A group of about 100 organizations representing manufacturers, farmers and agribusinesses, wholesalers, retailers, importers, exporters, distributors, and transportation and logistics providers has spoken as a unified voice in a letter Tuesday urging the Office of the U.S. Trade Representative to reconsider a proposal it has made in its negotiations to revise the North American Free Trade Agreement to return restrictions on Mexican trucks coming into the U.S.
Proclaiming NAFTA to be “the worst trade deal ever made,” President Donald Trump has pushed forward on a campaign promise to renegotiate the trade deal, which was enacted in 1994, threatening to cancel the pact if it could not be reworked to his satisfaction. The U.S. has been in active negotiations with NAFTA partners Canada and Mexico since August.
United States Trade Representative Robert E. Lighthizer’s office recently proposed eliminating the provision in NAFTA that allows for American and Mexican trucks to cross the border and travel in each other’s country. The truck provision has been contentious from the start, with various lobbying interests managing to keep Mexican trucks restricted to border zones in the U.S. Mexico retaliated by placing tariffs on American goods.
The political jousting finally ended when The U.S. Department of Transportation gave Mexican trucks the green light to ply America’s highways in 2015, despite continued objections, most notably from the International Brotherhood of Teamsters.
In their letter, addressed to Lighthizer, the consortium made its case to keep the provision.
“We depend on the trucking industry, both American and Mexican, to safely and efficiently haul our products in both countries,” the letter states. “Eliminating NAFTA trucking, including any investment protections, would have a long-term negative impact on our businesses.”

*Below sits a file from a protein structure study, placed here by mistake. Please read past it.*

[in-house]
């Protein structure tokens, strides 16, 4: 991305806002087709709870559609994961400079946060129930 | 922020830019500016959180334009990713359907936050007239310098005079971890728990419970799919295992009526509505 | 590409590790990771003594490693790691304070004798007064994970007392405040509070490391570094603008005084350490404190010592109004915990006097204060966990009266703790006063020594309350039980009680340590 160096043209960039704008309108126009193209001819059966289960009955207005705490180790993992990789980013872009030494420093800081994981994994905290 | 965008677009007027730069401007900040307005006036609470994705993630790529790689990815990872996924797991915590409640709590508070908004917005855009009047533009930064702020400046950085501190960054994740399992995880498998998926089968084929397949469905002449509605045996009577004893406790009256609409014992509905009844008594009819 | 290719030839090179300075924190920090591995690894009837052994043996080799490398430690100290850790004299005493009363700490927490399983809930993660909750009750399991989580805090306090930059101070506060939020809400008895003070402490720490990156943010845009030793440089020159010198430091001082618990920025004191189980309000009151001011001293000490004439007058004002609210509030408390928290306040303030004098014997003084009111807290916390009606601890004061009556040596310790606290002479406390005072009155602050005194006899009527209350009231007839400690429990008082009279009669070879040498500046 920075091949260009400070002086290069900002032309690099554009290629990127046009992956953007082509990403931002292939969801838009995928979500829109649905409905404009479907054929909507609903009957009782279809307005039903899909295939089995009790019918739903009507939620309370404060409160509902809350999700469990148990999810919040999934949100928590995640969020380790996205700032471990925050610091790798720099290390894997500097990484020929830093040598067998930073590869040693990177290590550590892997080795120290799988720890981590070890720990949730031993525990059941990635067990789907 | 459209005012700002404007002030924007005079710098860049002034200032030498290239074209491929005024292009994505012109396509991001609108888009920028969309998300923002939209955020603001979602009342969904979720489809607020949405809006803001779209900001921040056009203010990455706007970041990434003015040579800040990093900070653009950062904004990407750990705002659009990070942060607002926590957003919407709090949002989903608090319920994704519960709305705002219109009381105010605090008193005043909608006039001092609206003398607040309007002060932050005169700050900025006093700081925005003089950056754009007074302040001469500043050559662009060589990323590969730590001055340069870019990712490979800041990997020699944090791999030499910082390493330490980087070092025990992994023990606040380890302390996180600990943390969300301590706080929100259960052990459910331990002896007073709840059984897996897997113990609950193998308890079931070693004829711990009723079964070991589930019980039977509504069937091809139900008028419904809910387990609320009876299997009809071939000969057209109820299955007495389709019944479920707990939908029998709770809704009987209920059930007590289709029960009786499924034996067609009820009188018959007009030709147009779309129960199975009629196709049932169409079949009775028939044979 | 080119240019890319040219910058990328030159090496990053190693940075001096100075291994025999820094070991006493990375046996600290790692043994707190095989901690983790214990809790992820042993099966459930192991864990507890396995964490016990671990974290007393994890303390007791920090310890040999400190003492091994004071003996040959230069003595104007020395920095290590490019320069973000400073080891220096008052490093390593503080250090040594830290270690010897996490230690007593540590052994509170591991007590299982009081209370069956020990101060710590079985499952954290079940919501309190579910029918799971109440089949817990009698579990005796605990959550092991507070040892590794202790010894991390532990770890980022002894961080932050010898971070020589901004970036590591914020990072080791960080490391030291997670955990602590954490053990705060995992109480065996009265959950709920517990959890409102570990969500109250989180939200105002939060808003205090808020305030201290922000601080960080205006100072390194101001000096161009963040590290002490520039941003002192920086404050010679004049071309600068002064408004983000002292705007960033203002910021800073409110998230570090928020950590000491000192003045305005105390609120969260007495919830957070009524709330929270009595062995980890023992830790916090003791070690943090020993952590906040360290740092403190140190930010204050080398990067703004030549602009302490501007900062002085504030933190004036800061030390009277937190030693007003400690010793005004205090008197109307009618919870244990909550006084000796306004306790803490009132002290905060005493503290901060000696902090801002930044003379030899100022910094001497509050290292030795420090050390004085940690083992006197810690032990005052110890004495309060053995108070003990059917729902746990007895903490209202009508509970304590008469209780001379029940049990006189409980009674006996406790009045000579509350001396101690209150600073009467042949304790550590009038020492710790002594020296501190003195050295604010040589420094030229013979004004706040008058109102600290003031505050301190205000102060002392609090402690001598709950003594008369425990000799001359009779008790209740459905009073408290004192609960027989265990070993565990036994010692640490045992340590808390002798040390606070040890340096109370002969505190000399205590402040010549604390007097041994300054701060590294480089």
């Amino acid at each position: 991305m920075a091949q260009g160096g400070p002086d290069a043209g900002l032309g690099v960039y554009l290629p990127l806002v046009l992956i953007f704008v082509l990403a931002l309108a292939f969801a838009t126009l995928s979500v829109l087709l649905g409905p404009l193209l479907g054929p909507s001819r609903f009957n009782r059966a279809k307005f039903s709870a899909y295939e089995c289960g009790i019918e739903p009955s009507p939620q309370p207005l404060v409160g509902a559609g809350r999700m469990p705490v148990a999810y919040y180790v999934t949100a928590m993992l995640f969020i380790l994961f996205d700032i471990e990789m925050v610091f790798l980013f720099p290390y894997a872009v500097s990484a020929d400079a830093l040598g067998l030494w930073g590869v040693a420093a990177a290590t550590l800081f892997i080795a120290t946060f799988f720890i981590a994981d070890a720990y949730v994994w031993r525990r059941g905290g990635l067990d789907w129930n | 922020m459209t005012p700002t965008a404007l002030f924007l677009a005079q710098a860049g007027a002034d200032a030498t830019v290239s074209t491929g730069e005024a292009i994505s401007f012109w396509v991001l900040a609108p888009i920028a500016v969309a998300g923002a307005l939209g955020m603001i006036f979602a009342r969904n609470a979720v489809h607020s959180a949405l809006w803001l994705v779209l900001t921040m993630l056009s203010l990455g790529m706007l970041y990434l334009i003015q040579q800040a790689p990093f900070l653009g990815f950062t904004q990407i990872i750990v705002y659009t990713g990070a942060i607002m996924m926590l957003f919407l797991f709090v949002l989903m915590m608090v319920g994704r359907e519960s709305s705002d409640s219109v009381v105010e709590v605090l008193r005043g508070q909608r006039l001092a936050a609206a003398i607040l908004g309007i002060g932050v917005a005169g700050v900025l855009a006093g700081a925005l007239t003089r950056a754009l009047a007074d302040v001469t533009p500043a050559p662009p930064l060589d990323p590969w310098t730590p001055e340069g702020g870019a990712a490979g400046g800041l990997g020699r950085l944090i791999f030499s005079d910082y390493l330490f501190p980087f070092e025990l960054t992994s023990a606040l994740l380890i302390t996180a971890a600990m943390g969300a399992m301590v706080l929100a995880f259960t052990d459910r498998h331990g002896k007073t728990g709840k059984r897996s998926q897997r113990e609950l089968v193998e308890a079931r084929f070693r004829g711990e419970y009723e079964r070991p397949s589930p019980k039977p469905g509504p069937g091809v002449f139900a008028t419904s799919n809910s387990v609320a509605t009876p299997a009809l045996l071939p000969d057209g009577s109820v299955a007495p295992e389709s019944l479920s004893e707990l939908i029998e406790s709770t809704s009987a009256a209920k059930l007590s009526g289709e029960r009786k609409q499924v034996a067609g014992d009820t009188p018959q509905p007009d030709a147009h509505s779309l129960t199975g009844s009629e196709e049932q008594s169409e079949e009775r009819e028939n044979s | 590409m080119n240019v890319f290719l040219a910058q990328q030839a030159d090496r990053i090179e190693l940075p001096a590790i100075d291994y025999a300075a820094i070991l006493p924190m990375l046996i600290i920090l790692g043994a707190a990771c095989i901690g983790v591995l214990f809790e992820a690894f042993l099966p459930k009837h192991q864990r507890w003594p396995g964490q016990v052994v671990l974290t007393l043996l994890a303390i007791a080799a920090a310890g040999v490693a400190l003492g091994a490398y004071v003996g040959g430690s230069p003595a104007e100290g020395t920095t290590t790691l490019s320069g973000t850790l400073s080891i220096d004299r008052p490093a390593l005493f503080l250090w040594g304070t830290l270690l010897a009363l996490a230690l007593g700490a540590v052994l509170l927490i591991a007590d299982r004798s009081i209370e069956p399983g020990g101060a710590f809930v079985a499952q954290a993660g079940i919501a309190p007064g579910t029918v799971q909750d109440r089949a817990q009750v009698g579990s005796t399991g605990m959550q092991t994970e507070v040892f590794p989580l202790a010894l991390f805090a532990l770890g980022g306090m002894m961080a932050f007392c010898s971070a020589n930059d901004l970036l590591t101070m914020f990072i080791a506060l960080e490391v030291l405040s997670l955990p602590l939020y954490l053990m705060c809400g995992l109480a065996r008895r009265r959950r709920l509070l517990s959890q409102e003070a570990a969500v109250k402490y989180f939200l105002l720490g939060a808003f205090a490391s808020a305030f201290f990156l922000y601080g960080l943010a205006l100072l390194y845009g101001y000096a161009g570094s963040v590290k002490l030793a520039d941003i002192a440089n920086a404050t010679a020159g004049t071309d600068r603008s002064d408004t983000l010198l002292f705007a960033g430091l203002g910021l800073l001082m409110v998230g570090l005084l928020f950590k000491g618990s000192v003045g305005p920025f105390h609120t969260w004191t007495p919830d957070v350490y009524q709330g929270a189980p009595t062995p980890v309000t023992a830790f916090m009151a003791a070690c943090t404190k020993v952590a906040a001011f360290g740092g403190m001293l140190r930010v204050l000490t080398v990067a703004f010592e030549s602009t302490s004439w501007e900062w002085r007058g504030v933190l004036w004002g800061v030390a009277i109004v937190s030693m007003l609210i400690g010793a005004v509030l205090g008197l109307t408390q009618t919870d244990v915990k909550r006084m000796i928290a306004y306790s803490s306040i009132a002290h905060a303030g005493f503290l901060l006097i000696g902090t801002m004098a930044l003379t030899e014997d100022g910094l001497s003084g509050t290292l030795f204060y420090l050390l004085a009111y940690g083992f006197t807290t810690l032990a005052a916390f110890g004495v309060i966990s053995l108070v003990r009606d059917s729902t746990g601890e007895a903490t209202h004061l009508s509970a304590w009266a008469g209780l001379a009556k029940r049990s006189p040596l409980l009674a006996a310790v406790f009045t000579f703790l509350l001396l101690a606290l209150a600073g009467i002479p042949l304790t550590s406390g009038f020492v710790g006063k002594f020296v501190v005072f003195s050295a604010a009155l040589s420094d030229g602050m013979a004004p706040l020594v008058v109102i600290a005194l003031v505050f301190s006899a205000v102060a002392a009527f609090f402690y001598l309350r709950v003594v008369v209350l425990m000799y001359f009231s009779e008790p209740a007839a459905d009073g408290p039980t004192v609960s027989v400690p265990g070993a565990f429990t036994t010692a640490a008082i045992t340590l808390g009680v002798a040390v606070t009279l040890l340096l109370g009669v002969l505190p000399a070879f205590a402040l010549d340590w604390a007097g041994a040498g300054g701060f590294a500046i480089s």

Trade has increased significantly between the two countries, and, as the letter points out, even with trucks passing through as they do now, border crossings are already congested. Allowing trucks to travel beyond the border zones alleviates that congestion.
The letter also addressed other arguments that have been made against allowing Mexican trucks into the country.
“Mexican carriers and drivers are not permitted to haul domestic U.S. freight, so they are not competing with U.S. carriers and drivers,” the letter reads. “In fact, they often work in tandem with their U.S. motor carrier partners.”
This partnership helps the countries to remain competitive globally, the letter states.
As it stands, Mexican trucks are not simply being allowed to cross the border at will, the letter explains. “Mexican carriers undergo a case-by-case review process before the U.S Department of Transportation grants them authority to operate,” it says. “These carriers must adhere to all U.S. laws and regulations.”
The letter also makes the point that since being allowed to drive in the U.S., Mexican drivers have compiled an excellent safety record.